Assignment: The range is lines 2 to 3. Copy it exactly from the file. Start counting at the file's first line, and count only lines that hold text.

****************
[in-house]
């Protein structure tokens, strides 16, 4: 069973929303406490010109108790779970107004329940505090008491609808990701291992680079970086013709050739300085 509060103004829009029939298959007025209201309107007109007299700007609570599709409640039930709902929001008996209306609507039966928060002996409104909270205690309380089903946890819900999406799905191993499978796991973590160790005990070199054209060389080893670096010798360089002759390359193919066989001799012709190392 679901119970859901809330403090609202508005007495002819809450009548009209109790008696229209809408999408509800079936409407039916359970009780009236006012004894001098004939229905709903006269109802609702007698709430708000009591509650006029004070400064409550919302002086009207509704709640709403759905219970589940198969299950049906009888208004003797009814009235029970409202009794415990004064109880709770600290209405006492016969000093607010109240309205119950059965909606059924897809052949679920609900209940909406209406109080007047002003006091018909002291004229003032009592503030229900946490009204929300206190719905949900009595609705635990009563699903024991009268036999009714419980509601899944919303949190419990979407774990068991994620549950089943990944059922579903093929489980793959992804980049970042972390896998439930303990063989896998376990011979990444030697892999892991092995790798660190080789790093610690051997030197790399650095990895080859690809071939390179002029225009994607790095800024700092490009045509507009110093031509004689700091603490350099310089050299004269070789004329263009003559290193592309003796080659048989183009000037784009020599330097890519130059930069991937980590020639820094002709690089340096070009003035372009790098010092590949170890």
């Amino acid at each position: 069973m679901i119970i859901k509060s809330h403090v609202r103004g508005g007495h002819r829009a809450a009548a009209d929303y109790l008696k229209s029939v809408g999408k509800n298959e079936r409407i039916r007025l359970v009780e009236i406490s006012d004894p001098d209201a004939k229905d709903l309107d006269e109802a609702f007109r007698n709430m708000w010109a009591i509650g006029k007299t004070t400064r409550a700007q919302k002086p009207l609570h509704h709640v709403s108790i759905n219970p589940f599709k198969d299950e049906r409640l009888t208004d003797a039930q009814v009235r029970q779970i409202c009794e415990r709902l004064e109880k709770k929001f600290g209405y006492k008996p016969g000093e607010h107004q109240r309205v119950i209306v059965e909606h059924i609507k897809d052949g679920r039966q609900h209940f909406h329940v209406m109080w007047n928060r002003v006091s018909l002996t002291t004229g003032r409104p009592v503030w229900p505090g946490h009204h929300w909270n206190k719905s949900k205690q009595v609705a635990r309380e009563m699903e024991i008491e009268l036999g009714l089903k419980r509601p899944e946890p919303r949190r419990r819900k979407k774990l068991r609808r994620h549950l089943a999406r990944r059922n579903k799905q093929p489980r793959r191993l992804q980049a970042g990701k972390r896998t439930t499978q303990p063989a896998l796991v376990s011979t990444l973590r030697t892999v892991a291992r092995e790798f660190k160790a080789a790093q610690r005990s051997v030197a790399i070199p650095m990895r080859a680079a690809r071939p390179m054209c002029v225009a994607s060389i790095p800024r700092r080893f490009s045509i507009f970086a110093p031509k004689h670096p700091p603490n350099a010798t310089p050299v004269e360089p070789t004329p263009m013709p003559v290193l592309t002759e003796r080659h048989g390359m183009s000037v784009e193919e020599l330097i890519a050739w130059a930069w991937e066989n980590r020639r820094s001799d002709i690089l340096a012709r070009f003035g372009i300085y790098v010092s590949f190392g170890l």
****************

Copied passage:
């Protein structure tokens, strides 16, 4: 069973929303406490010109108790779970107004329940505090008491609808990701291992680079970086013709050739300085 509060103004829009029939298959007025209201309107007109007299700007609570599709409640039930709902929001008996209306609507039966928060002996409104909270205690309380089903946890819900999406799905191993499978796991973590160790005990070199054209060389080893670096010798360089002759390359193919066989001799012709190392 679901119970859901809330403090609202508005007495002819809450009548009209109790008696229209809408999408509800079936409407039916359970009780009236006012004894001098004939229905709903006269109802609702007698709430708000009591509650006029004070400064409550919302002086009207509704709640709403759905219970589940198969299950049906009888208004003797009814009235029970409202009794415990004064109880709770600290209405006492016969000093607010109240309205119950059965909606059924897809052949679920609900209940909406209406109080007047002003006091018909002291004229003032009592503030229900946490009204929300206190719905949900009595609705635990009563699903024991009268036999009714419980509601899944919303949190419990979407774990068991994620549950089943990944059922579903093929489980793959992804980049970042972390896998439930303990063989896998376990011979990444030697892999892991092995790798660190080789790093610690051997030197790399650095990895080859690809071939390179002029225009994607790095800024700092490009045509507009110093031509004689700091603490350099310089050299004269070789004329263009003559290193592309003796080659048989183009000037784009020599330097890519130059930069991937980590020639820094002709690089340096070009003035372009790098010092590949170890």
């Amino acid at each position: 069973m679901i119970i859901k509060s809330h403090v609202r103004g508005g007495h002819r829009a809450a009548a009209d929303y109790l008696k229209s029939v809408g999408k509800n298959e079936r409407i039916r007025l359970v009780e009236i406490s006012d004894p001098d209201a004939k229905d709903l309107d006269e109802a609702f007109r007698n709430m708000w010109a009591i509650g006029k007299t004070t400064r409550a700007q919302k002086p009207l609570h509704h709640v709403s108790i759905n219970p589940f599709k198969d299950e049906r409640l009888t208004d003797a039930q009814v009235r029970q779970i409202c009794e415990r709902l004064e109880k709770k929001f600290g209405y006492k008996p016969g000093e607010h107004q109240r309205v119950i209306v059965e909606h059924i609507k897809d052949g679920r039966q609900h209940f909406h329940v209406m109080w007047n928060r002003v006091s018909l002996t002291t004229g003032r409104p009592v503030w229900p505090g946490h009204h929300w909270n206190k719905s949900k205690q009595v609705a635990r309380e009563m699903e024991i008491e009268l036999g009714l089903k419980r509601p899944e946890p919303r949190r419990r819900k979407k774990l068991r609808r994620h549950l089943a999406r990944r059922n579903k799905q093929p489980r793959r191993l992804q980049a970042g990701k972390r896998t439930t499978q303990p063989a896998l796991v376990s011979t990444l973590r030697t892999v892991a291992r092995e790798f660190k160790a080789a790093q610690r005990s051997v030197a790399i070199p650095m990895r080859a680079a690809r071939p390179m054209c002029v225009a994607s060389i790095p800024r700092r080893f490009s045509i507009f970086a110093p031509k004689h670096p700091p603490n350099a010798t310089p050299v004269e360089p070789t004329p263009m013709p003559v290193l592309t002759e003796r080659h048989g390359m183009s000037v784009e193919e020599l330097i890519a050739w130059a930069w991937e066989n980590r020639r820094s001799d002709i690089l340096a012709r070009f003035g372009i300085y790098v010092s590949f190392g170890l």